The oxide semiconductor including In, Sn, and Zn as main components may be crystallized in the following manner oxygen ions are implanted into the oxide semiconductor, hydrogen, a hydroxyl group, or moisture included in the oxide semiconductor is released by heat treatment, and the oxide semiconductor is crystallized through the heat treatment or by another heat treatment performed later. By such crystallization treatment or recrystallization treatment, a non-single-crystal oxide semiconductor having favorable crystallinity can be obtained.

The intentional heating of the substrate during film formation and/or the heat treatment after the film formation contributes not only to improving field-effect mobility but also to making the transistor normally off. In a transistor in which an oxide semiconductor layer that includes In, Sn, and Zn as main components and is formed without heating a substrate intentionally is used as a channel formation region, the threshold voltage tends to be shifted negatively. In contrast, when the oxide semiconductor layer formed while heating the substrate intentionally is used, the problem of the negative shift of the threshold voltage can be solved. That is, the threshold voltage is shifted so that the transistor becomes normally off; this tendency can be confirmed by comparison between FIGS. 49A and 49B.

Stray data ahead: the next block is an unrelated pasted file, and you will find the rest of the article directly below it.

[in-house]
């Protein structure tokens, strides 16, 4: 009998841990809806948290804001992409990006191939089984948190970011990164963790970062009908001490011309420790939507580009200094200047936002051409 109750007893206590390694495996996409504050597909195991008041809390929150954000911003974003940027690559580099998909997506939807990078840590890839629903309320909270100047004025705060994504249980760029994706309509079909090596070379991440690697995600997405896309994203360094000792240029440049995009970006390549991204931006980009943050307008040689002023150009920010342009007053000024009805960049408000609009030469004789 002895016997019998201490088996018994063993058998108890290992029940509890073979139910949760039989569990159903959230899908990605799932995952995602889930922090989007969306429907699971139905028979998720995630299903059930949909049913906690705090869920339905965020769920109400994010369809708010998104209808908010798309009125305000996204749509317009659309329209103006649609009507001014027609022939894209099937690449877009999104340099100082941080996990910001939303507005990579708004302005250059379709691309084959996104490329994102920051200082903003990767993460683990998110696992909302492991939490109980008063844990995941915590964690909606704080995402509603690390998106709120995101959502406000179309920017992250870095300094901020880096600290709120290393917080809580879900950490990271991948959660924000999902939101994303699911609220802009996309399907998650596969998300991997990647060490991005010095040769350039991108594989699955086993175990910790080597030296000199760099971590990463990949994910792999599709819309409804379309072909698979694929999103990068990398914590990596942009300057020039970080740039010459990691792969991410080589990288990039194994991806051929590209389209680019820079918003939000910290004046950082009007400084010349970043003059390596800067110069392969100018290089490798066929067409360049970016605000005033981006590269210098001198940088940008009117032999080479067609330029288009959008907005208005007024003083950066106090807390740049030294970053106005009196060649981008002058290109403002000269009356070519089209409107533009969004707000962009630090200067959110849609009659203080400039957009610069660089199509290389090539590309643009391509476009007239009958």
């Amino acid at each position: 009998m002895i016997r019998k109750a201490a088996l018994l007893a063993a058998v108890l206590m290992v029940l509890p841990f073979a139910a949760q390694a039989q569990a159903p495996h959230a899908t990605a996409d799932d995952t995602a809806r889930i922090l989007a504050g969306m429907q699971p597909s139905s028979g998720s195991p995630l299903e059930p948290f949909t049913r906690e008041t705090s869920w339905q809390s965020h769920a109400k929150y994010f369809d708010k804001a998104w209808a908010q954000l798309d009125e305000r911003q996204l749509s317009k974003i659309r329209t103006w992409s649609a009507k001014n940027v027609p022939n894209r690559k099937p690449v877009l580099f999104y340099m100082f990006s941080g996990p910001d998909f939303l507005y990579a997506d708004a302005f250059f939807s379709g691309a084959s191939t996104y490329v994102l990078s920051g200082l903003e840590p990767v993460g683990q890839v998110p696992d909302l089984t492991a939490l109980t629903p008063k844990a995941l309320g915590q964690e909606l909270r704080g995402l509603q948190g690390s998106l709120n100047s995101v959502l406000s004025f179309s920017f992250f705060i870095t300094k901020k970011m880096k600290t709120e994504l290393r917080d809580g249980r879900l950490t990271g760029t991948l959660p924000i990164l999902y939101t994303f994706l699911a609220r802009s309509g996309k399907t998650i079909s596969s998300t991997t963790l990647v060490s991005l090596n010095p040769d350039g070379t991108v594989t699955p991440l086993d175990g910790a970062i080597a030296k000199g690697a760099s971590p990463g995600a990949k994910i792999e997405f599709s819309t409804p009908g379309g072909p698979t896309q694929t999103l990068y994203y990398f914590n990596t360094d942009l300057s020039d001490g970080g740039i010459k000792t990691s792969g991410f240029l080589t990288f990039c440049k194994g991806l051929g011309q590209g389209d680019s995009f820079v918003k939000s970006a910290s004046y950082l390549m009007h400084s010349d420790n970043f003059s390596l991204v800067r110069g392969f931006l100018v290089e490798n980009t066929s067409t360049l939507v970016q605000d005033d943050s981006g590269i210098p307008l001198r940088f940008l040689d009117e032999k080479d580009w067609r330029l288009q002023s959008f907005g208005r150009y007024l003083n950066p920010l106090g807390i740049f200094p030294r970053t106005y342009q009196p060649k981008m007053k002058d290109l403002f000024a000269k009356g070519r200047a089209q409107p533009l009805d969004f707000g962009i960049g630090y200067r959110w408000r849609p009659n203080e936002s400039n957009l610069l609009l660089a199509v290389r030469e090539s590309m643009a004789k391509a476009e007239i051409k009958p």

Note that the threshold voltage can also be controlled by changing the ratio of In, Sn, and Zn; when the composition ratio of In, Sn, and Zn is 2:1:3, a normally-off transistor is expected to be formed. In addition, an oxide semiconductor layer having high crystallinity can be obtained by setting the composition ratio of a target as follows: In:Sn:Zn=2:1:3.